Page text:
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Polaris: A System for Query, Analysis and Visualization of Multi-dimensional Relational Databases

Polaris: A System for Query, Analysis and Visualization of Multi-dimensional Relational Databases

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Polaris: A System for Query, Analysis and Visualization of Multi-dimensional Relational Databases

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  1. Polaris: A System for Query, Analysis and Visualization of Multi-dimensional Relational Databases Chris Stolte and Pat Hanrahan Computer Science Department Stanford University

  2. Motivation • Large multi-dimensional databases have become very common • corporate data warehouses • Amazon, Walmart,… • scientific projects: • Human Genome Project • Sloan Digital Sky Survey • Need tools for exploration and analysis of these databases

  3. The Pivot Table Interface • common interface to data warehouses • simple interface based on drag-and-drop • generate text tables from databases:

  4. Polaris: Extending the Pivot Table Interface • generate rich table-based graphical displays rather than tables of text • single conceptual model for both graphs and tables • preserve ability to rapidly construct displays

  5. Polaris Design Goals • Interactive analysis and exploration versus static visualization • Simple, consistent interface

  6. Design Goal: Analysis & Exploration • Want to extract meaning from data • Process of hypothesis, experiment, and discovery • Path of exploration is unpredictable

  7. Requirements on UI for Analysis and Exploration • Data dense displays: display both many tuples & many dimensions • Multiple display types: different displays suited to different tasks • Exploratory interfaces: rapidly change data transformations and views

  8. Design Goal: Simple, Consistent Interface • Excel Pivot tables provide a simple interface for building text-based tables • Graphs require multiple steps: different interfaces and conceptual models • Want to unify tables, graphs, and database queries in one interface

  9. Polaris Demo

  10. Design Decision: Use a Formalism • Why a formalism? • unification: unify tables and graphs • expressiveness: build visualizations designers did not think of • interface simplicity: clearly defined semantics and operations • code simplicity: composable language versus monolithic objects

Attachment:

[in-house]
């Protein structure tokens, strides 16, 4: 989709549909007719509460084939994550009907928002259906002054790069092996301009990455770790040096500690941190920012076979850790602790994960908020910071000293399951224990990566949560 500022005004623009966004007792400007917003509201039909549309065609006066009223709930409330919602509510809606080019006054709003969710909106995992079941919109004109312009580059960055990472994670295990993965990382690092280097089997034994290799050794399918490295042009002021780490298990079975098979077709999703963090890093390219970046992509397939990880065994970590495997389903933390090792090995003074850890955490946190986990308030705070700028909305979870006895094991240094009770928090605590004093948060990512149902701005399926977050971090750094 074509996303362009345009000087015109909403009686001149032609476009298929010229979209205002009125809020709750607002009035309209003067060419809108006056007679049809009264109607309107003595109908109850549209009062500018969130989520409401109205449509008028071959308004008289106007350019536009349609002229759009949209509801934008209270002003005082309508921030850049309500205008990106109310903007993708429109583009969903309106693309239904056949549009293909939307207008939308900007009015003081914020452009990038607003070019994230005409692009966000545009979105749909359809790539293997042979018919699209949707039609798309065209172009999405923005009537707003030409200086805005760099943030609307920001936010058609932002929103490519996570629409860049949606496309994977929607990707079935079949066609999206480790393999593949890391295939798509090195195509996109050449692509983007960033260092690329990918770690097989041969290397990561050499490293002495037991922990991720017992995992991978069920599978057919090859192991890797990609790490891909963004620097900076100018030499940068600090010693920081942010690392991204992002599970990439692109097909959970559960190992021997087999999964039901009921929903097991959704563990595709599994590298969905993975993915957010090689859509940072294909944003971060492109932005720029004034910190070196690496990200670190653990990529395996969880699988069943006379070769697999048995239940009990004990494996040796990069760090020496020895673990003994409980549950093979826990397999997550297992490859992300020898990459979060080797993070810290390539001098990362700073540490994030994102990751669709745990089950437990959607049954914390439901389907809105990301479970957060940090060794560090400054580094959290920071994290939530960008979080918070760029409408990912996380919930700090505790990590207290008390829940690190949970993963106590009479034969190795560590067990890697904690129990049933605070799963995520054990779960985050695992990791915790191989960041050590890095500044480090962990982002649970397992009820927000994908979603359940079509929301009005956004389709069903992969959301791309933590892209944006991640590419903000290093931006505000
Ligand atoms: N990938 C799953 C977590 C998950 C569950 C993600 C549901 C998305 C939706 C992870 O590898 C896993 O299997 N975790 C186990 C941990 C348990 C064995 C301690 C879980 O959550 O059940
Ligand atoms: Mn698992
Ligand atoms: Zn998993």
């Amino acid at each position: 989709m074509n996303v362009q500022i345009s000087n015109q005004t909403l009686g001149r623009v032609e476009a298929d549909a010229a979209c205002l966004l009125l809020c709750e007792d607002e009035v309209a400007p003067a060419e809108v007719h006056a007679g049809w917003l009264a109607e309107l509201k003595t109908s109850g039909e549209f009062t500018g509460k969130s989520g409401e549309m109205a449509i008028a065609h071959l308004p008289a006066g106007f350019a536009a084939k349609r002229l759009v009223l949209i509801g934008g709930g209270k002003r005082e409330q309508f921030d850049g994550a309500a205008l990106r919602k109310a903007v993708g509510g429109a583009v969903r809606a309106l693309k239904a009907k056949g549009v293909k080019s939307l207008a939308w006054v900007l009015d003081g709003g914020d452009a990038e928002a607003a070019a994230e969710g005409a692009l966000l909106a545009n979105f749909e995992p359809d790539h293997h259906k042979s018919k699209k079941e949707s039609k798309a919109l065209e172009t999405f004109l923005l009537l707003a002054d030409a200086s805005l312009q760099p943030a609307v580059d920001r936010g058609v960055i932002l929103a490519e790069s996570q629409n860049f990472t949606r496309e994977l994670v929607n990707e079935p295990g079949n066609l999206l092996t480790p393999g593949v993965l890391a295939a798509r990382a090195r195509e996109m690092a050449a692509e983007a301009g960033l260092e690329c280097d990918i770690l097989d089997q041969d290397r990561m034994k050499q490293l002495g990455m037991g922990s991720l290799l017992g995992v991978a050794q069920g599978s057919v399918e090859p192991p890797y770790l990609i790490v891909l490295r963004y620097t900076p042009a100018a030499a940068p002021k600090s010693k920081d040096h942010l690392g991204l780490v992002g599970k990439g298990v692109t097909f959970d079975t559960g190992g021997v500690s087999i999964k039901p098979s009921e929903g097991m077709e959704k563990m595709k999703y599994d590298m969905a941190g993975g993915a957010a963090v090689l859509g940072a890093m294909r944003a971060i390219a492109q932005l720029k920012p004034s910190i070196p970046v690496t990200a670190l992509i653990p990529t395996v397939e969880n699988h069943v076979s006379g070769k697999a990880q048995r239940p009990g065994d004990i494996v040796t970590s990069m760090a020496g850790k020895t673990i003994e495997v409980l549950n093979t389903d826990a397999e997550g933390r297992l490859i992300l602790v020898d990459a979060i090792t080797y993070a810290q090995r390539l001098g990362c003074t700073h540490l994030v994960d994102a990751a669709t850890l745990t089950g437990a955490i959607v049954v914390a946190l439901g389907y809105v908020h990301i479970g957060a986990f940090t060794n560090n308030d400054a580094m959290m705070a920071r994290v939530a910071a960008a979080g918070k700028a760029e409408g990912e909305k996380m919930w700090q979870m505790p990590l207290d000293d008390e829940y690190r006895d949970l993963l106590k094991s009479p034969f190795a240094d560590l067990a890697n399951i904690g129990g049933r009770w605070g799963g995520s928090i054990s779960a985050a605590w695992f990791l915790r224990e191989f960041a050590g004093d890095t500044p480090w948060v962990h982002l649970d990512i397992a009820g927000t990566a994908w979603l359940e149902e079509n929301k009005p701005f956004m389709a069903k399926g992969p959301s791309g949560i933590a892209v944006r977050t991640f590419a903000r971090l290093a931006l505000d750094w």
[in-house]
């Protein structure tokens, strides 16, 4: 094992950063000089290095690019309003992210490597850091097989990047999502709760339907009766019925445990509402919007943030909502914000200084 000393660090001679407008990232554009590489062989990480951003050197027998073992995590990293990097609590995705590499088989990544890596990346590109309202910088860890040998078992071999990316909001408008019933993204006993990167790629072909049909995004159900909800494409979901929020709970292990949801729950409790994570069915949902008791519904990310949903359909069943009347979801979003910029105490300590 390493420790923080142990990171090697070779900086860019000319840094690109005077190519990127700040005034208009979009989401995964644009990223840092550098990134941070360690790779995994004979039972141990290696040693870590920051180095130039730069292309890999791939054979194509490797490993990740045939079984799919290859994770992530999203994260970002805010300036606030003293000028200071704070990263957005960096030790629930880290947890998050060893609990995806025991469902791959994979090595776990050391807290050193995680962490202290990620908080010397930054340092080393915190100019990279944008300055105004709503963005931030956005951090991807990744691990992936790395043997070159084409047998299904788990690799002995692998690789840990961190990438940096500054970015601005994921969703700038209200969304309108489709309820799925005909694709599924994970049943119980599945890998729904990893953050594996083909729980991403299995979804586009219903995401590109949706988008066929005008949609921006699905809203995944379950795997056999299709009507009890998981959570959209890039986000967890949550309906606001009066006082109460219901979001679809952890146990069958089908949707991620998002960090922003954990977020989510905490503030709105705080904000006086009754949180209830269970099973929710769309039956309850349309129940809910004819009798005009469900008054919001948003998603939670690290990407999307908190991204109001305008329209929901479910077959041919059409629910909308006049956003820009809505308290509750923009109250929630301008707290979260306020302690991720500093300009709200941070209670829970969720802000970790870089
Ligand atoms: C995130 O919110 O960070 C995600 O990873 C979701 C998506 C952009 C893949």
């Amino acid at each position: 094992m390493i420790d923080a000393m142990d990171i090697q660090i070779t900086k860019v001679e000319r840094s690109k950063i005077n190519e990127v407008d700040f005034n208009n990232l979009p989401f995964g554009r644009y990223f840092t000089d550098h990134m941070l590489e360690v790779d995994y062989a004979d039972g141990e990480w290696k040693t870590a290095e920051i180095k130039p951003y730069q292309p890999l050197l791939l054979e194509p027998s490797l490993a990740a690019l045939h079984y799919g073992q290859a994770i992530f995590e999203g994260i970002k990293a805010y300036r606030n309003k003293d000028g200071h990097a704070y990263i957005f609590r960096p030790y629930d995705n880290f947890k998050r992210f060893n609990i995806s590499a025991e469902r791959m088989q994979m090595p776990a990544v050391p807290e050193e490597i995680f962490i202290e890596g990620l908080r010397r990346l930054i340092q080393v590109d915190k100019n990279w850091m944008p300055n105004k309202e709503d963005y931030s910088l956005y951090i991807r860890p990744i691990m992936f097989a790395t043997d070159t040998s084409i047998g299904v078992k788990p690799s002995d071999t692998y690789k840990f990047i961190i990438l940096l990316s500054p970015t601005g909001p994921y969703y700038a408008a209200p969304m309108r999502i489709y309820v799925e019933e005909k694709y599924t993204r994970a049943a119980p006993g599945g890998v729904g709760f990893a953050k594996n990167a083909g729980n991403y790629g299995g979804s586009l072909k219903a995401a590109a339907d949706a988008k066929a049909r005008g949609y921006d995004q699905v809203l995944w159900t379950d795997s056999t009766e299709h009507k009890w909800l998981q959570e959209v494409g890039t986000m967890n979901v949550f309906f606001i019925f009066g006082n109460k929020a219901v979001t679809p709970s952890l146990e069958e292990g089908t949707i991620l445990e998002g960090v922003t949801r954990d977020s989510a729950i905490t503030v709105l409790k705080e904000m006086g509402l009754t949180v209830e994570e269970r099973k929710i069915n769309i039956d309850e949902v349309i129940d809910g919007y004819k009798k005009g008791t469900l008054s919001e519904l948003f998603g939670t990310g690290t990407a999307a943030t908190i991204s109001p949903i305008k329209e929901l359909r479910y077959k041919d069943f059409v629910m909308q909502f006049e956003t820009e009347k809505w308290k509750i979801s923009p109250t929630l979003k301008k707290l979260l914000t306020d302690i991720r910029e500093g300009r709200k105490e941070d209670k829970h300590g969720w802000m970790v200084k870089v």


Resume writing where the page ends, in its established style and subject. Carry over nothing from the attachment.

11. Polaris Formalism • Interface interpreted as visual specification in formal language that defines: • table configuration • type of graphic in each pane • encoding of data as visual properties of marks • Specification compiled into data & graphical transformations to generate display

  12. Formalism Example: Specifying Table Configurations • Interface: define table configuration by dropping fields on shelves • Formalism: shelf content interpreted as expressions in table algebra • Can express extremely wide range of table configurations

  13. Formalism Example: Specifying Table Configurations • Operands are the database fields • each operand interpreted as a set {…} • quantitative and ordinal fields interpreted differently • Three operators: • concatenation (+), cross (X), nest (/)

  14. Quarter 1 Quarter 2 Quarter 3 Quarter 4 31,400 35,600 37,120 30,900 Profit (in thousands) 10 20 30 40 50 60 Table Algebra: Operands • Ordinal fields - interpret domain as a set that partitions table into rows and columns: QUARTER = {Quarter1,Quarter2,Quarter3,Quarter4}  • Quantitative fields – treat domain as single element set and encode spatially as axes: PROFIT = {P[0 - 65,000]} 

  15. QUARTER + PRODUCT_TYPE = {QTR1,QTR2,QTR3,QTR4} + {Coffee, Tea} = {QTR1,QTR2,QTR3,QTR4, Coffee, Tea} Quarter 1 Quarter 2 Quarter 3 Quarter 4 Coffee Tea 31,400 35,600 37,120 30,900 37,120 30,900 Profit (in thousands) Sales (in thousands) 10 20 30 40 50 60 20 40 60 80 100 120 Table Algebra: Concatenation (+) Operator • Ordered union of set interpretations: PROFIT + SALES = {P[0-65,000], S[0-125,000]}

  16. Quarter 1 Quarter 2 Quarter 3 Quarter 4 Coffee Tea Coffee Tea Coffee Tea Coffee Tea Coffee Tea Profit (in thousands) Profit (in thousands) 10 20 30 40 50 60 10 20 30 40 50 60 Table Algebra: Cross (X) Operator • Cross-product of set interpretations: QUARTER X PRODUCT_TYPE = {(Qtr1,Coffee), (Qtr1, Tea), (Qtr2, Coffee), (Qtr2, Tea), (Qtr3, Coffee), (Qtr3, Tea), (Qtr4, Coffee), (Qtr4,Tea)} PRODUCT_TYPE X PROFIT =

  17. Table Algebra: Nest (/) Operator • QUARTER X MONTH • would create entry twelve entries for each quarter i.e. (Qtr1, December) • QUARTER / MONTH • would only create three entries per quarter

  18. Formalism • Remainder of formalism defined in paper: • specification of different graph types • encoding of data as retinal properties of marks in graphs • translation of visual specification into SQL queries

  19. Related Work • Formalisms for Graphics • Wilkinson’s Grammar of Graphics • Bertin’s Semiology of Graphics • Mackinlay’s APT • Visual Queries • Trellis display, DeVise, Visage • Table-based Visualizations • Table lens, Spreadsheet for Visualization

  20. Wilkinson’s Grammar of Graphics • Describes formalism for statistical graphics • Different choices in the design of formalism: • non-relational data model • different operators in table algebra • Further experience necessary to fairly evaluate differences between our formalisms

  21. Conclusions • Novel interface for rapidly constructing table-basedgraphical displays from multi-dimensional relational databases • A formalism for specifying complex graphics and tables • Interpretation of visual specifications as relational (SQL) queries and drawing operations.